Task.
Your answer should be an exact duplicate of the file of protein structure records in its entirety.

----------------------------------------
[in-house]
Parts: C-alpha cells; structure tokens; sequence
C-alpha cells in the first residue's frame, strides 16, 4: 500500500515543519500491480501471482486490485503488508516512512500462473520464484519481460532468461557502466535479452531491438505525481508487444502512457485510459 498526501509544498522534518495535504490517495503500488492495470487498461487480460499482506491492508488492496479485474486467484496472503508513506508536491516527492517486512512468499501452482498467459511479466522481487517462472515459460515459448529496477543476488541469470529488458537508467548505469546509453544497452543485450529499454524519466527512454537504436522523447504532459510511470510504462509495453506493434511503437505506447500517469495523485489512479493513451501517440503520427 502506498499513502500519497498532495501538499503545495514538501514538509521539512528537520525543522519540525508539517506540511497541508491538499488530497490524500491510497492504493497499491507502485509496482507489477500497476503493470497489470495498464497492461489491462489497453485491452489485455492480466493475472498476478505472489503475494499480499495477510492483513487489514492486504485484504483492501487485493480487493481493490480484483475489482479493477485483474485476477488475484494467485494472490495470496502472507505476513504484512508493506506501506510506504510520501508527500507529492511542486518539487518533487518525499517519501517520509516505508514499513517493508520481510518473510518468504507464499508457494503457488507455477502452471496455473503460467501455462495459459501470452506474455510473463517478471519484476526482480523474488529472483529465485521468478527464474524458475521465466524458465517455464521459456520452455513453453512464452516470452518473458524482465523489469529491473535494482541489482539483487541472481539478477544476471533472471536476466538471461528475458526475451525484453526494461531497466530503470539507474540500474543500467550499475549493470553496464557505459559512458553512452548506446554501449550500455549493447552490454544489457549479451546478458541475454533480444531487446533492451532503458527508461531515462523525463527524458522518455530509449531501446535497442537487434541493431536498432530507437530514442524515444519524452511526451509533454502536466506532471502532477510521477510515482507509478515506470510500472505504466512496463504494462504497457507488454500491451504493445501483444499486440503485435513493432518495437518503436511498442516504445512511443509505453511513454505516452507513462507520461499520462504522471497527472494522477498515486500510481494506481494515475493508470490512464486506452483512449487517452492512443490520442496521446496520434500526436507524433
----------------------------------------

[in-house]
Parts: C-alpha cells; structure tokens; sequence
C-alpha cells in the first residue's frame, strides 16, 4: 500500500515543519500491480501471482486490485503488508516512512500462473520464484519481460532468461557502466535479452531491438505525481508487444502512457485510459 498526501509544498522534518495535504490517495503500488492495470487498461487480460499482506491492508488492496479485474486467484496472503508513506508536491516527492517486512512468499501452482498467459511479466522481487517462472515459460515459448529496477543476488541469470529488458537508467548505469546509453544497452543485450529499454524519466527512454537504436522523447504532459510511470510504462509495453506493434511503437505506447500517469495523485489512479493513451501517440503520427 502506498499513502500519497498532495501538499503545495514538501514538509521539512528537520525543522519540525508539517506540511497541508491538499488530497490524500491510497492504493497499491507502485509496482507489477500497476503493470497489470495498464497492461489491462489497453485491452489485455492480466493475472498476478505472489503475494499480499495477510492483513487489514492486504485484504483492501487485493480487493481493490480484483475489482479493477485483474485476477488475484494467485494472490495470496502472507505476513504484512508493506506501506510506504510520501508527500507529492511542486518539487518533487518525499517519501517520509516505508514499513517493508520481510518473510518468504507464499508457494503457488507455477502452471496455473503460467501455462495459459501470452506474455510473463517478471519484476526482480523474488529472483529465485521468478527464474524458475521465466524458465517455464521459456520452455513453453512464452516470452518473458524482465523489469529491473535494482541489482539483487541472481539478477544476471533472471536476466538471461528475458526475451525484453526494461531497466530503470539507474540500474543500467550499475549493470553496464557505459559512458553512452548506446554501449550500455549493447552490454544489457549479451546478458541475454533480444531487446533492451532503458527508461531515462523525463527524458522518455530509449531501446535497442537487434541493431536498432530507437530514442524515444519524452511526451509533454502536466506532471502532477510521477510515482507509478515506470510500472505504466512496463504494462504497457507488454500491451504493445501483444499486440503485435513493432518495437518503436511498442516504445512511443509505453511513454505516452507513462507520461499520462504522471497527472494522477498515486500510481494506481494515475493508470490512464486506452483512449487517452492512443490520442496521446496520434500526436507524433